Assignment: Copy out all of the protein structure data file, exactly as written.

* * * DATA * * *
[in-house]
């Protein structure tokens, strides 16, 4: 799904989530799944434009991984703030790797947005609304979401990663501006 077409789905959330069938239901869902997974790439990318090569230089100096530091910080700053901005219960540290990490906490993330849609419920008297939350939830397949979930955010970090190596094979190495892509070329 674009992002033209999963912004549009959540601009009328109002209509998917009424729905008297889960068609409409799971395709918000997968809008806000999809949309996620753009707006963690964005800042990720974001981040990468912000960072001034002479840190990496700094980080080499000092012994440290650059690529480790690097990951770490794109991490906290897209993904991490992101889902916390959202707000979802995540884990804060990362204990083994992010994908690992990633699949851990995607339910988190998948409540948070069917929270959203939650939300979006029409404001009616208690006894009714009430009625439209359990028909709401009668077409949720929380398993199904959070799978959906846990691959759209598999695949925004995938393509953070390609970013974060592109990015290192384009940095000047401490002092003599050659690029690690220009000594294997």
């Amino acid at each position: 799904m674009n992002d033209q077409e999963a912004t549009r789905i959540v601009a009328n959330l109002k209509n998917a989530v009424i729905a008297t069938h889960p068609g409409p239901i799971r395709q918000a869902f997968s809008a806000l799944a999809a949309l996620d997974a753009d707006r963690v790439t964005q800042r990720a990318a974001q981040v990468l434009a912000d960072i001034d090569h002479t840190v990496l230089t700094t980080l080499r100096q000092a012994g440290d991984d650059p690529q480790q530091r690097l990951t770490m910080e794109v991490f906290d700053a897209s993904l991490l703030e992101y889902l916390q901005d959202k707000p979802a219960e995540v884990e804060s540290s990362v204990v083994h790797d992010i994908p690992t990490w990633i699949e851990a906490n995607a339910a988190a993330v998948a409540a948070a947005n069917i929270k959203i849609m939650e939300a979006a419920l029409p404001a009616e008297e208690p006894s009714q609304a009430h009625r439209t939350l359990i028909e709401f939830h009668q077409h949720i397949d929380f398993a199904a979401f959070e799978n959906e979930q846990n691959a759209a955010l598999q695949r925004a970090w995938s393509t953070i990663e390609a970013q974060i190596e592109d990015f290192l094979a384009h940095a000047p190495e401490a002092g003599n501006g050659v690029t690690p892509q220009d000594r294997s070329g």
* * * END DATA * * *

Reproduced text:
[in-house]
């Protein structure tokens, strides 16, 4: 799904989530799944434009991984703030790797947005609304979401990663501006 077409789905959330069938239901869902997974790439990318090569230089100096530091910080700053901005219960540290990490906490993330849609419920008297939350939830397949979930955010970090190596094979190495892509070329 674009992002033209999963912004549009959540601009009328109002209509998917009424729905008297889960068609409409799971395709918000997968809008806000999809949309996620753009707006963690964005800042990720974001981040990468912000960072001034002479840190990496700094980080080499000092012994440290650059690529480790690097990951770490794109991490906290897209993904991490992101889902916390959202707000979802995540884990804060990362204990083994992010994908690992990633699949851990995607339910988190998948409540948070069917929270959203939650939300979006029409404001009616208690006894009714009430009625439209359990028909709401009668077409949720929380398993199904959070799978959906846990691959759209598999695949925004995938393509953070390609970013974060592109990015290192384009940095000047401490002092003599050659690029690690220009000594294997």
């Amino acid at each position: 799904m674009n992002d033209q077409e999963a912004t549009r789905i959540v601009a009328n959330l109002k209509n998917a989530v009424i729905a008297t069938h889960p068609g409409p239901i799971r395709q918000a869902f997968s809008a806000l799944a999809a949309l996620d997974a753009d707006r963690v790439t964005q800042r990720a990318a974001q981040v990468l434009a912000d960072i001034d090569h002479t840190v990496l230089t700094t980080l080499r100096q000092a012994g440290d991984d650059p690529q480790q530091r690097l990951t770490m910080e794109v991490f906290d700053a897209s993904l991490l703030e992101y889902l916390q901005d959202k707000p979802a219960e995540v884990e804060s540290s990362v204990v083994h790797d992010i994908p690992t990490w990633i699949e851990a906490n995607a339910a988190a993330v998948a409540a948070a947005n069917i929270k959203i849609m939650e939300a979006a419920l029409p404001a009616e008297e208690p006894s009714q609304a009430h009625r439209t939350l359990i028909e709401f939830h009668q077409h949720i397949d929380f398993a199904a979401f959070e799978n959906e979930q846990n691959a759209a955010l598999q695949r925004a970090w995938s393509t953070i990663e390609a970013q974060i190596e592109d990015f290192l094979a384009h940095a000047p190495e401490a002092g003599n501006g050659v690029t690690p892509q220009d000594r294997s070329g």